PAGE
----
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After logging in via $.ajax() to a site, I am trying to send a second $.ajax() request to that site - but when I check the headers sent using FireBug, there is no session cookie being included in the request.

What am I doing wrong?

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Cookie of ajax might come after the web cookie and FireBug might catch the first page cookie. – Chris May 20 '10 at 0:48
I did not get what u mean but I can say if I paste the request url in browser address bar and check Firebug again, I can see the cookie in headres sent to the server. Any solutions? – user345625 May 20 '10 at 1:04
So, I think ajax will also handle same way browser does – user345625 May 20 '10 at 1:05
What is the code you're using? – Dean Harding May 20 '10 at 1:06
the browser will still create cookies set by the server during a ajax request, jquery or otherwise. Did you check the response to the ajax request and ensure cookies came back from the server to be set? There could be a problem with the server code such that it is not even setting the cookie, etc. – David May 20 '10 at 1:27

8 Answers 8

up vote 101 down vote accepted

AJAX calls only send Cookies if the url you're calling is on the same domain as your calling script.

This may be a Cross Domain Problem.

Maybe you tried to call a url from while your calling script was on (In other words: You made a Cross Domain Call in which case the browser won't sent any cookies to protect your privacy).

In this case your options are:

  • Write a small proxy which resides on domain-b and forwards your requests to domain-a. Your browser will allow you to call the proxy because it's on the same server as the calling script.
    This proxy then can be configured by you to accept a cookie name and value parameter which it can send to domain-a. But for this to work you need to know the cookie's name and value your server on domain-a wants for authentication.
  • If you're fetching JSON objects try to use a JSONP request instead. jQuery supports these. But you need to alter your service on domain-a so that it returns valid JSONP responds.

Glad if that helped even a little bit.

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It's also worth noting that cookies can be set to a specific path so if you cookie was set with path=/something and you are requesting the page /another then the cookie will not be sent. When you request the page /something the cookie will be sent as expected. So check the code that sets the cookie as well. – styfle Jul 30 '13 at 20:45
does a jsonp request send coockies? – albanx Mar 23 '14 at 11:25
@albanx Yes, if the requirements I mentioned are set. It's just a normal request like any other and as such sends cookies. – flu Mar 24 '14 at 15:31
@albanx this other related question includes an example of how to do that JSONP request with custom cookies – AntonioHerraizS May 13 '14 at 16:17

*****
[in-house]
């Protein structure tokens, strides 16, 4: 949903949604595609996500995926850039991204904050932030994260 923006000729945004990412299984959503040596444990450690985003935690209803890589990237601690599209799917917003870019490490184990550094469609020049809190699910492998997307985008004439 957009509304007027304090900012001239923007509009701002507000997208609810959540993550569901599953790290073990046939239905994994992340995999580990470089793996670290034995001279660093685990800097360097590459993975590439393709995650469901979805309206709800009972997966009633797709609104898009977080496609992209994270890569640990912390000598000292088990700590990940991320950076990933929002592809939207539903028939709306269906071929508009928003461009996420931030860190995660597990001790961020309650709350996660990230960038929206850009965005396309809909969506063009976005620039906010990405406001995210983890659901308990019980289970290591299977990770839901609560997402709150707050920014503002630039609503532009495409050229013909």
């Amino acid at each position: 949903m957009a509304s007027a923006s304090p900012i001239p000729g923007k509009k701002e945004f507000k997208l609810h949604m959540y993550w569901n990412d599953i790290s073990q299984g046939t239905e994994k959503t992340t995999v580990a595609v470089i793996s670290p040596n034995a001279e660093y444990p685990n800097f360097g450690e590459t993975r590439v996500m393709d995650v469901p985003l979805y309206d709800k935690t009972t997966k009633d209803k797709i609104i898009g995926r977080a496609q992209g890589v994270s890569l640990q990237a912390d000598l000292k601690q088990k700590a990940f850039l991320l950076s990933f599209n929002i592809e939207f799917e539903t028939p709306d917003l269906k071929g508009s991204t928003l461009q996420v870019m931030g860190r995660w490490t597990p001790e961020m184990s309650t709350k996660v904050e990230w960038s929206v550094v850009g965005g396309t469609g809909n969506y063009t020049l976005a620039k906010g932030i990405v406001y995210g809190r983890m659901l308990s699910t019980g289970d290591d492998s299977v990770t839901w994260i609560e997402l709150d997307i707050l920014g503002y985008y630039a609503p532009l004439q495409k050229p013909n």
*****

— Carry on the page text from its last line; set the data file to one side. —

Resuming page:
I am operating in cross-domain scenario. During login remote server is returning Set-Cookie header along with Allow-Access-Control-Credentials set to true.

The next ajax call to remote server should use this cookie.

CORS's Access-Control-Allow-Credentials is there to allow cross-domain logging. Check for examples.

For me it seems like a bug in JQuery (or at least feature-to-be in next version).


  1. Cookies are not set automatically from AJAX response (citation:


  2. You cannot get value of the cookie from response to set it manually (

    I'm confused..

    There should exist a way to ask jquery.ajax() to set XMLHttpRequest.withCredentials = "true" parameter.

ANSWER: You should use xhrFields param of

The example in the documentation is:

   url: a_cross_domain_url,
   xhrFields: {
      withCredentials: true

It's important as well that server answers correctly to this request. Copying here great comments from @Frédéric and @Pebbl:

Important note: when responding to a credentialed request, server must specify a domain, and cannot use wild carding. The above example would fail if the header was wildcarded as: Access-Control-Allow-Origin: *

So when the request is:

Origin: http://foo.example
Cookie: pageAccess=2

Server should respond with:

Access-Control-Allow-Origin: http://foo.example
Access-Control-Allow-Credentials: true


Otherwise payload won't be returned to script. See:

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Great ! I add to use this + set Access-Control-Allow-Credentials header to true on server side – Frédéric Nov 29 '12 at 12:26
and where do I set those Credentials ?, at the Header Autorization ?, at the request body ? – Francisco Corrales Morales Mar 20 '14 at 21:25
More here – dimadima May 9 '14 at 15:17
Thanks for the answer :) just a quick addition, it might be worth mentioning Important note: when responding to a credentialed request, server must specify a domain, and cannot use wild carding. The above example would fail if the header was wildcarded as: Access-Control-Allow-Origin: *… – Pebbl Aug 27 '14 at 16:52